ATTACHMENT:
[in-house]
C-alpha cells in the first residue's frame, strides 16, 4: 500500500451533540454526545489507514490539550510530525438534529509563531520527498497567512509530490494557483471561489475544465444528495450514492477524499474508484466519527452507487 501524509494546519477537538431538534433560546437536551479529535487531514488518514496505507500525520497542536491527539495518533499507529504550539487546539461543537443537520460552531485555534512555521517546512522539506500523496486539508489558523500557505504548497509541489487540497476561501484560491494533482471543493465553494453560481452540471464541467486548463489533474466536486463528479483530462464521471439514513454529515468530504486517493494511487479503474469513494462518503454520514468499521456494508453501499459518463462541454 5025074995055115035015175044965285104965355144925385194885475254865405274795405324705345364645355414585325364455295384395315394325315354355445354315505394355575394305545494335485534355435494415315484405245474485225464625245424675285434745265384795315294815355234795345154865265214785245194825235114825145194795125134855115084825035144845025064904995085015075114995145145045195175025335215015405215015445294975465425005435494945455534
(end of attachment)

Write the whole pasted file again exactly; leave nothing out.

[in-house]
C-alpha cells in the first residue's frame, strides 16, 4: 500500500451533540454526545489507514490539550510530525438534529509563531520527498497567512509530490494557483471561489475544465444528495450514492477524499474508484466519527452507487 501524509494546519477537538431538534433560546437536551479529535487531514488518514496505507500525520497542536491527539495518533499507529504550539487546539461543537443537520460552531485555534512555521517546512522539506500523496486539508489558523500557505504548497509541489487540497476561501484560491494533482471543493465553494453560481452540471464541467486548463489533474466536486463528479483530462464521471439514513454529515468530504486517493494511487479503474469513494462518503454520514468499521456494508453501499459518463462541454 5025074995055115035015175044965285104965355144925385194885475254865405274795405324705345364645355414585325364455295384395315394325315354355445354315505394355575394305545494335485534355435494415315484405245474485225464625245424675285434745265384795315294815355234795345154865265214785245194825235114825145194795125134855115084825035144845025064904995085015075114995145145045195175025335215015405215015445294975465425005435494945455534